Did You Know the Sculpture at Red Arrow Park Is Actually a War Memorial?  

It pays homage to a group of World War I heroes.

This Memorial Day, pay your respects to a group of World War I heroes at Red Arrow Park. The 32nd Infantry Division of the Army National Guard – made up of over 20,000 men from Wisconsin and Michigan – defeated 23 German divisions. French troops were so impressed, they gave the group of soldiers a fearsome nickname – Les Terribles.



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The 32nd pierced the German’s previously unbreachable Hindenburg line, as well as every other German line of defense it encountered. This led to the adoption of the unit’s insignia and new name – the Red Arrow. But the victories came at a heavy cost – over 2,000 Red Arrow Division men were killed in action, and more than 11,000 were wounded.  

When the war ended, the men of the 32nd formed the 32nd Red Arrow Veteran Association. “The purpose is to continue the camaraderie,” says David Sands, the organization’s president.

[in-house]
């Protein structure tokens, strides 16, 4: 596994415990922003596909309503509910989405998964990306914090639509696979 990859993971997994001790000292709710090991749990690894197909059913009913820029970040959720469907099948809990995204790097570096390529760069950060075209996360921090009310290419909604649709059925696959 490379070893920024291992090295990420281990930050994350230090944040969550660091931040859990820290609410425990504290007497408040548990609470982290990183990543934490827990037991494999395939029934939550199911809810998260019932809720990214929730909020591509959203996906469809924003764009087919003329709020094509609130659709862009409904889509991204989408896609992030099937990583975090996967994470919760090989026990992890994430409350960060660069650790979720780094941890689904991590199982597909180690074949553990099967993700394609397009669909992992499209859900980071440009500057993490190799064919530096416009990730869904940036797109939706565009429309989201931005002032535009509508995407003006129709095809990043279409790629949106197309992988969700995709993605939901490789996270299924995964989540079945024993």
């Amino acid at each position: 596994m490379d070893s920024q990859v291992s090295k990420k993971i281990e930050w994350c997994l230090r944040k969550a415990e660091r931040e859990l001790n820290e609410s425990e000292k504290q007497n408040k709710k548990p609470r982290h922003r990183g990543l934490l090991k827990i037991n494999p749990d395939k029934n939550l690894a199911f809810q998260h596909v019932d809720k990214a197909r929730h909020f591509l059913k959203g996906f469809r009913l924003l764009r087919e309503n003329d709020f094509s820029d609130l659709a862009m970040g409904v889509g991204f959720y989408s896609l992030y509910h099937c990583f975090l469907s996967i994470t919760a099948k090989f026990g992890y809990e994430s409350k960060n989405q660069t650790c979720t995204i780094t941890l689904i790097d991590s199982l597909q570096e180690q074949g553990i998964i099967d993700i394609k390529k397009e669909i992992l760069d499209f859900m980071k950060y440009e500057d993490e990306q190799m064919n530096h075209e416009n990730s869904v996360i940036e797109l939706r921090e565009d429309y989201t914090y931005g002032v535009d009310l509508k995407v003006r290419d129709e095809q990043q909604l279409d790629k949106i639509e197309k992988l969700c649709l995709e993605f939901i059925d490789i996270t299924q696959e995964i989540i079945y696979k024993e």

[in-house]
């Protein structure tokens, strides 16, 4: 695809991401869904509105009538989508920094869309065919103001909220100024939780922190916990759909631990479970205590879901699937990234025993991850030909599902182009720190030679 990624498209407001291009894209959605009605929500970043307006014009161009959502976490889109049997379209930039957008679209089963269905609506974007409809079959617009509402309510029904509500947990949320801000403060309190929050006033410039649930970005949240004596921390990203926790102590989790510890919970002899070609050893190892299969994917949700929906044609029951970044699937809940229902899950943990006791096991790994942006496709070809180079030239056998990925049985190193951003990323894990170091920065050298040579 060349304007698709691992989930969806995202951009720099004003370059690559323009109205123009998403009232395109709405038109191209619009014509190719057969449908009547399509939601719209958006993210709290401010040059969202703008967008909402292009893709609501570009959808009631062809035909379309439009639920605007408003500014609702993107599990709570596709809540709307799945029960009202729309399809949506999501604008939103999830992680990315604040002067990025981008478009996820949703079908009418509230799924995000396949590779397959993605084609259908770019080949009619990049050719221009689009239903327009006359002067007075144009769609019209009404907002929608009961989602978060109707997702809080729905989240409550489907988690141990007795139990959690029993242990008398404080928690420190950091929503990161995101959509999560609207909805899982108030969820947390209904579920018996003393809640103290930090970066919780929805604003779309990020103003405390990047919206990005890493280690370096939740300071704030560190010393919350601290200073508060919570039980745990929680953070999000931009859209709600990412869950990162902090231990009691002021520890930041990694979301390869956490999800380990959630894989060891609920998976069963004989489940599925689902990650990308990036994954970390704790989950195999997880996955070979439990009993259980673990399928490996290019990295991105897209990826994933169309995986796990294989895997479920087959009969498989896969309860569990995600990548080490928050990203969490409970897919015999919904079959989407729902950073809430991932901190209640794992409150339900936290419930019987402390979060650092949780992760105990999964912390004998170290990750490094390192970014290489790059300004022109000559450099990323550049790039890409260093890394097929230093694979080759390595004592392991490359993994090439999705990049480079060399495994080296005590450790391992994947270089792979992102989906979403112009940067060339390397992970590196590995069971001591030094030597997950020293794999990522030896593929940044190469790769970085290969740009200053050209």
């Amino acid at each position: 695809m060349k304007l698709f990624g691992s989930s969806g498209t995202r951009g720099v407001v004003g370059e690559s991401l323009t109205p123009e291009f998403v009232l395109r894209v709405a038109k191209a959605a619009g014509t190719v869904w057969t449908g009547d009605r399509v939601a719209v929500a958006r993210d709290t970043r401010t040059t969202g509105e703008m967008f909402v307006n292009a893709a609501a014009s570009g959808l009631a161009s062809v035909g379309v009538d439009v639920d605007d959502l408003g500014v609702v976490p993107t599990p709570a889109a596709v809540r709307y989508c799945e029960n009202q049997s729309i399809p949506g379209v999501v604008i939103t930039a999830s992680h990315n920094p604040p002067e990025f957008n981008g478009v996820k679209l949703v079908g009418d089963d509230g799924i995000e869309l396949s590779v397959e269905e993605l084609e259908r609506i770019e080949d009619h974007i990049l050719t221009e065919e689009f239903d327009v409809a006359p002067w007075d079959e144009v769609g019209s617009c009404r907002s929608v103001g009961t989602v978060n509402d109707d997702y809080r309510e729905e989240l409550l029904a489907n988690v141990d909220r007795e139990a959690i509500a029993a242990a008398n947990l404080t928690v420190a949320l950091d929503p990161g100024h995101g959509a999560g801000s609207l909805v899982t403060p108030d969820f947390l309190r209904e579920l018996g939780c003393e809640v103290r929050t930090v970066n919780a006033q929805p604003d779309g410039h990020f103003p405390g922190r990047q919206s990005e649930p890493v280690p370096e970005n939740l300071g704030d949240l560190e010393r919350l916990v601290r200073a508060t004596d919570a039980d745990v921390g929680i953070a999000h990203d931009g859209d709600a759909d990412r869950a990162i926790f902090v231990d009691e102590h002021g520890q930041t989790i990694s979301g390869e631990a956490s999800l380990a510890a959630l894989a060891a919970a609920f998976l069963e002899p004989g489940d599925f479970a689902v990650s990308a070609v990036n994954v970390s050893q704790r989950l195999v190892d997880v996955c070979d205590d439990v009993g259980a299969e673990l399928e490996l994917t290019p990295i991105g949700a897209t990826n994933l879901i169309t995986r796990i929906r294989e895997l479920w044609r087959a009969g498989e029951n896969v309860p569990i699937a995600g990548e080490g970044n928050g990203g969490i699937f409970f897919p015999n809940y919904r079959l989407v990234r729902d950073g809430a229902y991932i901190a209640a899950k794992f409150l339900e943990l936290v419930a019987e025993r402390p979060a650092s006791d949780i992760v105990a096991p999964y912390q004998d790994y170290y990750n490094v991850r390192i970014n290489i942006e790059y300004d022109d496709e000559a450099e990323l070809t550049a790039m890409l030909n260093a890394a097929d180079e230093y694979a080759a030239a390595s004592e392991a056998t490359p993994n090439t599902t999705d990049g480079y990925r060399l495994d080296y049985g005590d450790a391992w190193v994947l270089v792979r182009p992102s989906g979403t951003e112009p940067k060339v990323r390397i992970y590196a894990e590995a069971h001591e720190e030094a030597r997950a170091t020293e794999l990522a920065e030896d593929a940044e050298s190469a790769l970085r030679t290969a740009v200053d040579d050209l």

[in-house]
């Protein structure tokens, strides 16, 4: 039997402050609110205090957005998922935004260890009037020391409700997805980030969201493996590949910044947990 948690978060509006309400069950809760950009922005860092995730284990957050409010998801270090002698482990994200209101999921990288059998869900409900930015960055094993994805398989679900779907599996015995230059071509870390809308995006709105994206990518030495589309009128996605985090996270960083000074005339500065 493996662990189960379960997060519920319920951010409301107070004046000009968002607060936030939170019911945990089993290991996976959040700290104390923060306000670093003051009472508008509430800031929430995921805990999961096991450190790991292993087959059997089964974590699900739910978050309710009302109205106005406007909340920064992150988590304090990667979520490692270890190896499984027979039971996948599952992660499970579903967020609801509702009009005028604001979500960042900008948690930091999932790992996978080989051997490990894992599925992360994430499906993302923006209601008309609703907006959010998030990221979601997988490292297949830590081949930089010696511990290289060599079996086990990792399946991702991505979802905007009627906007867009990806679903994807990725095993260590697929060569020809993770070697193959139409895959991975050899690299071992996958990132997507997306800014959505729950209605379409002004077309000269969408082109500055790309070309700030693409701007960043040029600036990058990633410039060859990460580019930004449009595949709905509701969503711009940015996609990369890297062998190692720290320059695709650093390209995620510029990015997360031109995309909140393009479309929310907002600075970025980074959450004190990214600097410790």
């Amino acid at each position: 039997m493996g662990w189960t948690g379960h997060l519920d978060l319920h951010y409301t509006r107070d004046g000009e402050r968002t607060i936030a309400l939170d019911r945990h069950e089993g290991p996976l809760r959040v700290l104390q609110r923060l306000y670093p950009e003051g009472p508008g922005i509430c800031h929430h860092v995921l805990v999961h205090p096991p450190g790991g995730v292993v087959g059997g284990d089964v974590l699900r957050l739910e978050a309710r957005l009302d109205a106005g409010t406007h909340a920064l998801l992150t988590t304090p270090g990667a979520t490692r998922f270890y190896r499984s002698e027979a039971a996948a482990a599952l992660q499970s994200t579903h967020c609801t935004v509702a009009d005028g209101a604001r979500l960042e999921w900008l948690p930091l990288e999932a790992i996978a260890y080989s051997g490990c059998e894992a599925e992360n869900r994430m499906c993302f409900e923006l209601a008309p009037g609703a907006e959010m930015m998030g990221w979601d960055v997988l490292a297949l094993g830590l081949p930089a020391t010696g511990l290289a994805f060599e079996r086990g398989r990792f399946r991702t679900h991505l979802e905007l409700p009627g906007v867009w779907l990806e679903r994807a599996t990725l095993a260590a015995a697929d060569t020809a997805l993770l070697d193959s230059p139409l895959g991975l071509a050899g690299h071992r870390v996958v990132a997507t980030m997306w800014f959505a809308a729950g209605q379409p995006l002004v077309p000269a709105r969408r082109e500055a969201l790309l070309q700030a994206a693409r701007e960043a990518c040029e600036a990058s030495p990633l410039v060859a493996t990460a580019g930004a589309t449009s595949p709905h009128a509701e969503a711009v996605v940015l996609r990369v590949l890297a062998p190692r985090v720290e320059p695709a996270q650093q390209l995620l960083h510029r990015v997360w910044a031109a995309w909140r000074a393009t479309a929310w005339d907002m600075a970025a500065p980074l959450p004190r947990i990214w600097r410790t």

The 32nd remains an active brigade in the National Guard. Its heroism during WWI has been lauded across Wisconsin, including at Red Arrow Park. In 1984, the red granite arrow that stands there today was dedicated to the heroic division that gave the park its name.



This story is part of Milwaukee Magazine’s May issue.

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Archer is the managing editor at Milwaukee Magazine. Some say he is a great warrior and prophet, a man of boundless sight in a world gone blind, a denizen of truth and goodness, a beacon of hope shining bright in this dark world. Others say he smells like cheese.